Useful docker and docker-compose commands

Mar 21, 2021 · 3 mins read · Post a comment
Useful docker and docker-compose commands

Working with docker-compose in a development environment can be challenging sometimes for the newcomers, unless you got the time on your hands to google everything from stack overflow and save it somewhere locally. In this post, I’ll share with you some commands that might help you from the start. The words like services and containers will be used interchangeably.


  • Docker
  • Docker Compose

Docker Compose

Build and start docker-compose stack in the background

docker-compose up --build -d

This command will build or rebuild services (if you have changes in a service Dockerfile or in it’s build directory)in the docker-compose stack and run them in the background. This is usually useful when trying to deploy the stack for the first time. -d stands for detached mode.

Stop and remove all docker containers in the docker-compose stack

docker-compose down

This command will stop and remove all services (containers) specified in the docker-compose stack. If you want to remove the volumes and images used by any service add -v and --rmi all parameters as well.

Restart a single docker-compose service

docker-compose restart <service_name>

If you ommit a service name, it will restart all the services.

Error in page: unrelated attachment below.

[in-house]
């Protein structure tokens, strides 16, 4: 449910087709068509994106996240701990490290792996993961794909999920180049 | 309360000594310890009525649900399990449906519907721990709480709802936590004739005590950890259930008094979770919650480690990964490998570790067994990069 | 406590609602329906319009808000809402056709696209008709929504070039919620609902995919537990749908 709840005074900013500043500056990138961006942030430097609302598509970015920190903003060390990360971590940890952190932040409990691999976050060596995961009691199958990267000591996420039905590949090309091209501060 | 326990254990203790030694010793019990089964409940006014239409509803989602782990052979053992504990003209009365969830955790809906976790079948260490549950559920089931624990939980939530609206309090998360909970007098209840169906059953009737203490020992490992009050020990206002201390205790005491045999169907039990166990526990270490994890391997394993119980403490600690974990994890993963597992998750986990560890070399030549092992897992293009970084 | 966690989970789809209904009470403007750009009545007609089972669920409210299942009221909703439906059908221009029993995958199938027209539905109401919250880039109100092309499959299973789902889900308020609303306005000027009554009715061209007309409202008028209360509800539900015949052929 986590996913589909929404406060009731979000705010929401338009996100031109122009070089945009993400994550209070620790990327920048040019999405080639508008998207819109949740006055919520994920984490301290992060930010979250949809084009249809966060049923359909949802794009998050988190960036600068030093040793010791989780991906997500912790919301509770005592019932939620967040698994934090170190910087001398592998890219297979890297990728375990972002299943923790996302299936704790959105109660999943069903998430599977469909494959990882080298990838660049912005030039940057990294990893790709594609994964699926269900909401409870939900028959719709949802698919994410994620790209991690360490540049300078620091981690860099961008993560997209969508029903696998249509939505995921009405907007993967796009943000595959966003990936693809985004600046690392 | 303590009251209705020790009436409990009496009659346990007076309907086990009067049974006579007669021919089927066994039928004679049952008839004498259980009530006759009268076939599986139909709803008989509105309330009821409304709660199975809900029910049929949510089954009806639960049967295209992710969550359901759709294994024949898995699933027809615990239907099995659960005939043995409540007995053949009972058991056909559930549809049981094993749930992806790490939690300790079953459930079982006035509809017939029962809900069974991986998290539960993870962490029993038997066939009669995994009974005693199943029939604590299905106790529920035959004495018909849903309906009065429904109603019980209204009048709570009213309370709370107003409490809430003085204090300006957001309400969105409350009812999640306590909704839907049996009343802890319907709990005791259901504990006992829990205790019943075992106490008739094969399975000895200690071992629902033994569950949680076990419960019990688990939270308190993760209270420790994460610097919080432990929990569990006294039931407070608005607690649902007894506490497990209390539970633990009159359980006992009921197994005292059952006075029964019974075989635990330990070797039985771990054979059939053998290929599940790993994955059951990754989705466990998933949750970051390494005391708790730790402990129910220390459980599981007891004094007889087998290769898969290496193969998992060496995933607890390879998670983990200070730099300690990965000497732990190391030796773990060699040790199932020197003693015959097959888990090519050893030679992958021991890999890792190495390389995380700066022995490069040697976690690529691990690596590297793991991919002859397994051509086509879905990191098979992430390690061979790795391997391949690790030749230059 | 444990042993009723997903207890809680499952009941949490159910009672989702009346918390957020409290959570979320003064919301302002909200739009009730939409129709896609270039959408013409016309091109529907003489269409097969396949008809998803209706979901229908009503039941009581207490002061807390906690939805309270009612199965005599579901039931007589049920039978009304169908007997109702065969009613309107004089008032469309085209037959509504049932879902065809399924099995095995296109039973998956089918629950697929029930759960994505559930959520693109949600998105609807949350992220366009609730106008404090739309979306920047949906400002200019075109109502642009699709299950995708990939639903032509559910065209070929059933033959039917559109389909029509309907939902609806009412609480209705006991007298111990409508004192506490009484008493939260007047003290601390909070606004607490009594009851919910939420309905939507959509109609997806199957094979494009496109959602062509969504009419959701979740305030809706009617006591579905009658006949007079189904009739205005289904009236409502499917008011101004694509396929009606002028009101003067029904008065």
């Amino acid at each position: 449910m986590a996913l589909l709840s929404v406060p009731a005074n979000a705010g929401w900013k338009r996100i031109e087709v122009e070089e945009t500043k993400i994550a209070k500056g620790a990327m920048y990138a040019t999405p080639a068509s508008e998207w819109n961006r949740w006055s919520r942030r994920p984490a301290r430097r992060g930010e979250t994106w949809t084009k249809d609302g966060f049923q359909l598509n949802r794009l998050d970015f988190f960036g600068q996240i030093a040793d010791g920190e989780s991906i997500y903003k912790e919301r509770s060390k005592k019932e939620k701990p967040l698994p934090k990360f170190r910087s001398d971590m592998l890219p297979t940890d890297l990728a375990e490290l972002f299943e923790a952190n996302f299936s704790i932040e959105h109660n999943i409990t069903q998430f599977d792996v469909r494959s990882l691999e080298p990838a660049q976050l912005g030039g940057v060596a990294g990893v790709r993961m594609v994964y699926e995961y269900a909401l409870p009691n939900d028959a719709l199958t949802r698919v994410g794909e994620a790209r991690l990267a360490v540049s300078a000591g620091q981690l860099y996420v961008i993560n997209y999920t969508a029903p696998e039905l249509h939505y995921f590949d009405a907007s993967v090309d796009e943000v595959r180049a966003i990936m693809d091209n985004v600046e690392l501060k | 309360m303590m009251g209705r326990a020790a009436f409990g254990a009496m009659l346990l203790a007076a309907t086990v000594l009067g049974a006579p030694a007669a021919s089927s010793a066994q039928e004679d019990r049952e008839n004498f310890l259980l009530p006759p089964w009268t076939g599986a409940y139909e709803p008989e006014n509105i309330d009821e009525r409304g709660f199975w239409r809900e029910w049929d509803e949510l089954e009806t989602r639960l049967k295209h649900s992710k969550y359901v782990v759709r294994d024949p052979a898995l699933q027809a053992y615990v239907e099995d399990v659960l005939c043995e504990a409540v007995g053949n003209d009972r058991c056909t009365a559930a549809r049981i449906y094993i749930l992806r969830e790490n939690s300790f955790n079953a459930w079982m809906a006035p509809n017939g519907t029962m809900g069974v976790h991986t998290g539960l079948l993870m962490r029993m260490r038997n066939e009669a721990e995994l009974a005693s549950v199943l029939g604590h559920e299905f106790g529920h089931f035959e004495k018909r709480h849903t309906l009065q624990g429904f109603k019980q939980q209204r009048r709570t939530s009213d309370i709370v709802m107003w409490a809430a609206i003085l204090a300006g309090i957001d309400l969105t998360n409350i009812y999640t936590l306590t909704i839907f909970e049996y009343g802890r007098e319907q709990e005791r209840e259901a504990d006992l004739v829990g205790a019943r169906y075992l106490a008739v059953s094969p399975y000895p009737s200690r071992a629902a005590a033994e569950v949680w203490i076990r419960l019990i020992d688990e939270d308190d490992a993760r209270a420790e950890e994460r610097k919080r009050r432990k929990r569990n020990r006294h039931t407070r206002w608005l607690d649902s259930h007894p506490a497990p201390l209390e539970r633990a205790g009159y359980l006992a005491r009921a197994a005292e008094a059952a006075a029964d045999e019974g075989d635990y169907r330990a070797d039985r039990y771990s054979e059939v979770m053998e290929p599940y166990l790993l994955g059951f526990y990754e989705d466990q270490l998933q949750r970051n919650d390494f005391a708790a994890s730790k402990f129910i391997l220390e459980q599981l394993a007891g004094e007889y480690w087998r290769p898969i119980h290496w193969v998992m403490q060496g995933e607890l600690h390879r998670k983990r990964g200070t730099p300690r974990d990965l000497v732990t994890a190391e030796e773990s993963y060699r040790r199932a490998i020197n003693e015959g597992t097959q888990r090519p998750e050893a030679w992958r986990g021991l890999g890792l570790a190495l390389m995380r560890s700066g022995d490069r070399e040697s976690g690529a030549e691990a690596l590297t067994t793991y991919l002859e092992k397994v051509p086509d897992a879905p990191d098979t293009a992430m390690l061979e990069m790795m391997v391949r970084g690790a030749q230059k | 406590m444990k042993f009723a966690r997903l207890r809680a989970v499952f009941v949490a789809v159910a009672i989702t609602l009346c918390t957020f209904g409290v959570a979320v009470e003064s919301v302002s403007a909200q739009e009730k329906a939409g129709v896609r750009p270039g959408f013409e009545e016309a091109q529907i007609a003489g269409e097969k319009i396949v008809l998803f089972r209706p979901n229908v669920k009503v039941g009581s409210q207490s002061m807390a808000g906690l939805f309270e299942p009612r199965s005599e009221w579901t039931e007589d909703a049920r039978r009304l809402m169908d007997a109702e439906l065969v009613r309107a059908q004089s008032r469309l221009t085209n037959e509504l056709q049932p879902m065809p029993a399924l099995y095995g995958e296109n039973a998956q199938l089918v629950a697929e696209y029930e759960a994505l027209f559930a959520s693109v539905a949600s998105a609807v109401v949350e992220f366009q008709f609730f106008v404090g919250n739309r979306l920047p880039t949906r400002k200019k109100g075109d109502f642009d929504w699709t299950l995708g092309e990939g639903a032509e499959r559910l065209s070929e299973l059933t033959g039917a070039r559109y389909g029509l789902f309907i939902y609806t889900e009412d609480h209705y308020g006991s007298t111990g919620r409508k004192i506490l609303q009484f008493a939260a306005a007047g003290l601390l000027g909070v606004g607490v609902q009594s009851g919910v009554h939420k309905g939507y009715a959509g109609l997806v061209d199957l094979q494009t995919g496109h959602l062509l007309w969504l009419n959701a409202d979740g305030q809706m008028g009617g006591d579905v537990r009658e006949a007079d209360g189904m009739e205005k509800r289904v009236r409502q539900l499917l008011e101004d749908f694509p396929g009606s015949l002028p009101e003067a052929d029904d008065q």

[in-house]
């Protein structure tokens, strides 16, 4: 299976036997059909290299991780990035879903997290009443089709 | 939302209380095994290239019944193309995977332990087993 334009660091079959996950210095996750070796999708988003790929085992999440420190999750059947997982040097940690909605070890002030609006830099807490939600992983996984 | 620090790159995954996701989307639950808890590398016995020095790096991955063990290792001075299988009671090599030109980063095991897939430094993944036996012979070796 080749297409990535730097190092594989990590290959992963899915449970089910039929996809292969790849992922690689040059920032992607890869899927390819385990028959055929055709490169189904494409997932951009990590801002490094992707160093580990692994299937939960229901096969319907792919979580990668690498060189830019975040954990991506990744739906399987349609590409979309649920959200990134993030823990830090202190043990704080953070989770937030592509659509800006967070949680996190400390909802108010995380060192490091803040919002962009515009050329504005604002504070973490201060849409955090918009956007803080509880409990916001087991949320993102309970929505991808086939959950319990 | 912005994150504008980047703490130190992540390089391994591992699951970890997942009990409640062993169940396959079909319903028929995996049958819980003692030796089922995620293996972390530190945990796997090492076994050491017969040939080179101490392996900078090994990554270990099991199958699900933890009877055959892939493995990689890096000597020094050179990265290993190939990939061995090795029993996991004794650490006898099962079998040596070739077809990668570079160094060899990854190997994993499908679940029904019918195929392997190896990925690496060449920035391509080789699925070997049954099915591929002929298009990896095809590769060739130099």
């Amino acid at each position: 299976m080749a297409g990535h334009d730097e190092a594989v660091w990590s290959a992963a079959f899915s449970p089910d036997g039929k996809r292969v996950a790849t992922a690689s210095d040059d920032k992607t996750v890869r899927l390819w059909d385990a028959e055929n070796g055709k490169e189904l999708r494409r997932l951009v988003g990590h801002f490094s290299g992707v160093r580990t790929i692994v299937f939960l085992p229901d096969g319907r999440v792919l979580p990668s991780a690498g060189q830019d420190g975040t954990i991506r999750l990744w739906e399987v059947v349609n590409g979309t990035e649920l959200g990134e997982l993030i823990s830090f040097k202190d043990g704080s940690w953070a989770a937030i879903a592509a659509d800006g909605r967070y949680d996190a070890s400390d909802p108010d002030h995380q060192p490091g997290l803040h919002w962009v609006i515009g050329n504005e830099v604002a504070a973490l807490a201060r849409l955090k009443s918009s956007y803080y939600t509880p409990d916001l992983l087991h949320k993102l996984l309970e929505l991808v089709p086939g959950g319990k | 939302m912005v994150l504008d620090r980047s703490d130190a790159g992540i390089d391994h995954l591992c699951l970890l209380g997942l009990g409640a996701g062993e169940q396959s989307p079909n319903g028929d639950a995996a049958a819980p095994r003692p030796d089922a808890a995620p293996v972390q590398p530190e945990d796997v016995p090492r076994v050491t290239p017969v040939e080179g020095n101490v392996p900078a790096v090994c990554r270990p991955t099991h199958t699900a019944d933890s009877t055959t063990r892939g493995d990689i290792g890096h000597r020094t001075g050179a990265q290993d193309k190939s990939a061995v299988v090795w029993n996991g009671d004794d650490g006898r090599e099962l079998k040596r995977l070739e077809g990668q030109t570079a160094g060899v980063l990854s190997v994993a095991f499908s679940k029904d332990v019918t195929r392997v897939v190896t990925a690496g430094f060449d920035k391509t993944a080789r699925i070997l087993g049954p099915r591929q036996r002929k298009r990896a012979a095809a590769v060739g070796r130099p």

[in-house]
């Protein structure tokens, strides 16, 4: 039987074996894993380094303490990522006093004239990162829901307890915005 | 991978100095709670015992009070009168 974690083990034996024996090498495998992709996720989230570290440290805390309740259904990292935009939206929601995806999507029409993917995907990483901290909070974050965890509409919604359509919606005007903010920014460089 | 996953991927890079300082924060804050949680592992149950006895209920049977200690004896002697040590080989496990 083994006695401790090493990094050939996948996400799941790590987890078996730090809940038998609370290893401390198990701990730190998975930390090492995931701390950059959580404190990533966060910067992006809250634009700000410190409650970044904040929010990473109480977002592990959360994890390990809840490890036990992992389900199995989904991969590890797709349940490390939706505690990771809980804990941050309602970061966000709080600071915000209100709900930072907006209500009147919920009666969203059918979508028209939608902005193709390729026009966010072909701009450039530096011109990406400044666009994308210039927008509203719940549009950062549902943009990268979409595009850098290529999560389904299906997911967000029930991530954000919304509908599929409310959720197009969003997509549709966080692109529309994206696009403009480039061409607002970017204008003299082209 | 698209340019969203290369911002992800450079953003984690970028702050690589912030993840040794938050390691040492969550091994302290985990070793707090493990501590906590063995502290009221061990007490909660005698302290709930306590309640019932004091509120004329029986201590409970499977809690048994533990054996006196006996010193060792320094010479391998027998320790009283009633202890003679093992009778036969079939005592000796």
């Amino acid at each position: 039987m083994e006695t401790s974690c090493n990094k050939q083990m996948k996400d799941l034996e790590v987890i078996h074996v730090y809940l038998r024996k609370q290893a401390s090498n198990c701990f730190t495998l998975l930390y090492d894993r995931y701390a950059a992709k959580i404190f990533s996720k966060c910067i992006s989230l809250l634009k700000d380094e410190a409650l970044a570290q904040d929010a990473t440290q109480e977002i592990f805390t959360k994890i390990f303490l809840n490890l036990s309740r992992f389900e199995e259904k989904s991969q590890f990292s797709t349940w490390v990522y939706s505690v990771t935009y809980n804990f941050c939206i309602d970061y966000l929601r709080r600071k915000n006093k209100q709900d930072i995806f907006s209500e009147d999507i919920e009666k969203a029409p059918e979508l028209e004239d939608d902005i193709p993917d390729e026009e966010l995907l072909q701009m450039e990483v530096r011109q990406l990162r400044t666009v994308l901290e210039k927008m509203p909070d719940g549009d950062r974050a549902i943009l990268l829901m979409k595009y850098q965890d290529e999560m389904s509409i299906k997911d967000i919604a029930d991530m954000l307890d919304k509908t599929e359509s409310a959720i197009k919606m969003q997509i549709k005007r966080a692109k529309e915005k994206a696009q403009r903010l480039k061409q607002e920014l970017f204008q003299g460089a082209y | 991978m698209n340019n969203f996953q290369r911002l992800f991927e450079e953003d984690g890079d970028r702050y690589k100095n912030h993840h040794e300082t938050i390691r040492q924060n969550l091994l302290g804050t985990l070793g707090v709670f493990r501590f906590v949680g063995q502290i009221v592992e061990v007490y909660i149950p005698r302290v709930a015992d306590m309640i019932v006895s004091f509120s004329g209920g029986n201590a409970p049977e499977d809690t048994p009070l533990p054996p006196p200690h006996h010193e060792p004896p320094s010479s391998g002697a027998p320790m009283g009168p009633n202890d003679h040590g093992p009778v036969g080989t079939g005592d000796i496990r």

Start docker-compose stack with a scaled up service

docker-compose up -d --scale <service_name>=5

Update containers that have newer image than currently running

docker-compose up -d --no-deps <service_name>

Get docker-compose to pull the latest images from repositories

1. docker-compose down
2. docker-compose pull (for remote repositories) and/or docker-compose build --pull (for local build images)
3. docker-compose up -d

Official docker-compose commandline documentation.


Run alpine docker container in a detached mode

docker run -dit --name test-container alpine

Get into the docker container shell

docker exec -it <container_name_or_id> /bin/bash

Note: if /bin/bash doesn’t work, try with /bin/sh.


  • -it or -i -t: allocating a tty for the container process, or
  • -i: keeps stdin open even if it’s not attached
  • -t: allocate a pseudo-tty

Get info about the docker image or container

docker inspect <image_name_or_container_name>

Show docker container logs

docker logs <container_name_or_id>

If you want to stream the logs:

docker logs --follow <container_name_or_id>

If you want to display only the latest lines:

docker logs --tail 100 <container_name_or_id>

Get docker container IP address

docker inspect -f '' <container_name_or_id>

Clean out docker images, builds, volumes, containers, …

docker system prune --volumes

This command will remove all stopped containers, build cache, dangling images, networks that are not used by at least one container, and not used volumes.

Remove all custom networks only not used by at least one container:

docker network prune

Remove all volumes only not used by at least one container:

docker volume prune

Remove all stopped containers:

docker container prune

Remove all containers including its volumes use (YOLO):

docker rm -vf $(docker ps -aq)

Remove all images (YOLO):

docker rmi -f $(docker images -aq)

Official docker commandline documentation.


I’m sure there’s a lot more commands to be added, so feel free to leave a comment below.